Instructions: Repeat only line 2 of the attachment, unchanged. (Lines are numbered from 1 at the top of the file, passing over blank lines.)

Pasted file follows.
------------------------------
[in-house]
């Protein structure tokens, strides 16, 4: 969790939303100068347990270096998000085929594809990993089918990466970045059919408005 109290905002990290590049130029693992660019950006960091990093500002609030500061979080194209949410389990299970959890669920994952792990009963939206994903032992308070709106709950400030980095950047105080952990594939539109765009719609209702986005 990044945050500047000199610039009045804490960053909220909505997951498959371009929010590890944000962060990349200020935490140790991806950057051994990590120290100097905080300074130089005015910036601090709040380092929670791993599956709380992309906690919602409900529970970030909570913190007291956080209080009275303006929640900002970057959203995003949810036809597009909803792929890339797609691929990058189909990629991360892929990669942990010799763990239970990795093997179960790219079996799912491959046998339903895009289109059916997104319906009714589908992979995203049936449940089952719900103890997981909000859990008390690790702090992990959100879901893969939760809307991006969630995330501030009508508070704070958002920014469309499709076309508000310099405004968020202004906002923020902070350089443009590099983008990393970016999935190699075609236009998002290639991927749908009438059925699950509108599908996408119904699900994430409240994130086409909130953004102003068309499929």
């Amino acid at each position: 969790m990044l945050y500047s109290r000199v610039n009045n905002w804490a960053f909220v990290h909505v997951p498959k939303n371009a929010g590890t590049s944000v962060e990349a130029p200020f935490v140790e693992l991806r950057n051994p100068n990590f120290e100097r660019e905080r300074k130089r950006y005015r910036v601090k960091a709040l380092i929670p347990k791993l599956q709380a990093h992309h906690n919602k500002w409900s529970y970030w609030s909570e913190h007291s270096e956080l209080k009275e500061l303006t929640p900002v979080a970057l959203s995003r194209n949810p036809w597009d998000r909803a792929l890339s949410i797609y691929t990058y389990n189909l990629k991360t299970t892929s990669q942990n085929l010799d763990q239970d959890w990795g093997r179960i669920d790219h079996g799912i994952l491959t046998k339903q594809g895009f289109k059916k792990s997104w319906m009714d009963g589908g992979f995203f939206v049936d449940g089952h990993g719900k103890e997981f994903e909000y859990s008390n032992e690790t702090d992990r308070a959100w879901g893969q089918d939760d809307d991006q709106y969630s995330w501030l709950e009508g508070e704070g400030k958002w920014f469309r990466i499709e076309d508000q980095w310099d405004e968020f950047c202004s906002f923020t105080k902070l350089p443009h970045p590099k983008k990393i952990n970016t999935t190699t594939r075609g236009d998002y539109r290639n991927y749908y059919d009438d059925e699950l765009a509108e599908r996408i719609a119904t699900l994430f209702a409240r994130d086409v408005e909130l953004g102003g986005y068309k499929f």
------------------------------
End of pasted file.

């Protein structure tokens, strides 16, 4: 969790939303100068347990270096998000085929594809990993089918990466970045059919408005 109290905002990290590049130029693992660019950006960091990093500002609030500061979080194209949410389990299970959890669920994952792990009963939206994903032992308070709106709950400030980095950047105080952990594939539109765009719609209702986005 990044945050500047000199610039009045804490960053909220909505997951498959371009929010590890944000962060990349200020935490140790991806950057051994990590120290100097905080300074130089005015910036601090709040380092929670791993599956709380992309906690919602409900529970970030909570913190007291956080209080009275303006929640900002970057959203995003949810036809597009909803792929890339797609691929990058189909990629991360892929990669942990010799763990239970990795093997179960790219079996799912491959046998339903895009289109059916997104319906009714589908992979995203049936449940089952719900103890997981909000859990008390690790702090992990959100879901893969939760809307991006969630995330501030009508508070704070958002920014469309499709076309508000310099405004968020202004906002923020902070350089443009590099983008990393970016999935190699075609236009998002290639991927749908009438059925699950509108599908996408119904699900994430409240994130086409909130953004102003068309499929």